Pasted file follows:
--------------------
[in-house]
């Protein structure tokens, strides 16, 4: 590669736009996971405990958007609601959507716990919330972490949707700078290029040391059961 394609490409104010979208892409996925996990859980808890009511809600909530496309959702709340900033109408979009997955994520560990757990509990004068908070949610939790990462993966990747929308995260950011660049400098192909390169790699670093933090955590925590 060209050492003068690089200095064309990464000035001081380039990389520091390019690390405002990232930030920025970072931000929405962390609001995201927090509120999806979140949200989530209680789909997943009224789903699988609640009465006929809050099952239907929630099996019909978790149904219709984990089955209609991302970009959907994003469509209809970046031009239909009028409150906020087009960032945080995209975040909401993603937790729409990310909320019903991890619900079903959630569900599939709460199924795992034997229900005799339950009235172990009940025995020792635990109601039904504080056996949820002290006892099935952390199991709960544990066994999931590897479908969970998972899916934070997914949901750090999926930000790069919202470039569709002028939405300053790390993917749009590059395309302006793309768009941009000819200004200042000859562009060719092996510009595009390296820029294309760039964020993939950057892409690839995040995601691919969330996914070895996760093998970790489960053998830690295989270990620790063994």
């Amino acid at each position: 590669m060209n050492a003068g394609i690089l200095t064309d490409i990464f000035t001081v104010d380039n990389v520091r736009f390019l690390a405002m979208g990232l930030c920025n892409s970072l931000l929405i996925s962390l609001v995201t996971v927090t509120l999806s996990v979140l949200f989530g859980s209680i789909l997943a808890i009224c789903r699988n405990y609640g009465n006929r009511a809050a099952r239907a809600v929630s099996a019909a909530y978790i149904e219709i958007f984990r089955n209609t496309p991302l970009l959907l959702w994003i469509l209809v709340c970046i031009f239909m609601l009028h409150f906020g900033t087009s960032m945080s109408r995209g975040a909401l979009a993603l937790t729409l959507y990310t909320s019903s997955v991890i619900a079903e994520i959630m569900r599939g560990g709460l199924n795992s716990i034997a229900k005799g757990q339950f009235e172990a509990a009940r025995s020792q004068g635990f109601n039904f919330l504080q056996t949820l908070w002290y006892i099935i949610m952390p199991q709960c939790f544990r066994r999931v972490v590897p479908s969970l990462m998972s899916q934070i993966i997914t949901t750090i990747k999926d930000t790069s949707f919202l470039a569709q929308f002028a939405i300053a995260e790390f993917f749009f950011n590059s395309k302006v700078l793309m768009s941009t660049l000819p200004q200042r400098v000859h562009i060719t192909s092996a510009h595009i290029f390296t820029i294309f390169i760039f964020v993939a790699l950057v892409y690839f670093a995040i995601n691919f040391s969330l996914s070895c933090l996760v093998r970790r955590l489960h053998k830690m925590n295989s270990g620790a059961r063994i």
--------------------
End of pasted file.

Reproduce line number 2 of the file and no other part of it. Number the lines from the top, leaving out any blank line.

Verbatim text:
């Protein structure tokens, strides 16, 4: 590669736009996971405990958007609601959507716990919330972490949707700078290029040391059961 394609490409104010979208892409996925996990859980808890009511809600909530496309959702709340900033109408979009997955994520560990757990509990004068908070949610939790990462993966990747929308995260950011660049400098192909390169790699670093933090955590925590 060209050492003068690089200095064309990464000035001081380039990389520091390019690390405002990232930030920025970072931000929405962390609001995201927090509120999806979140949200989530209680789909997943009224789903699988609640009465006929809050099952239907929630099996019909978790149904219709984990089955209609991302970009959907994003469509209809970046031009239909009028409150906020087009960032945080995209975040909401993603937790729409990310909320019903991890619900079903959630569900599939709460199924795992034997229900005799339950009235172990009940025995020792635990109601039904504080056996949820002290006892099935952390199991709960544990066994999931590897479908969970998972899916934070997914949901750090999926930000790069919202470039569709002028939405300053790390993917749009590059395309302006793309768009941009000819200004200042000859562009060719092996510009595009390296820029294309760039964020993939950057892409690839995040995601691919969330996914070895996760093998970790489960053998830690295989270990620790063994």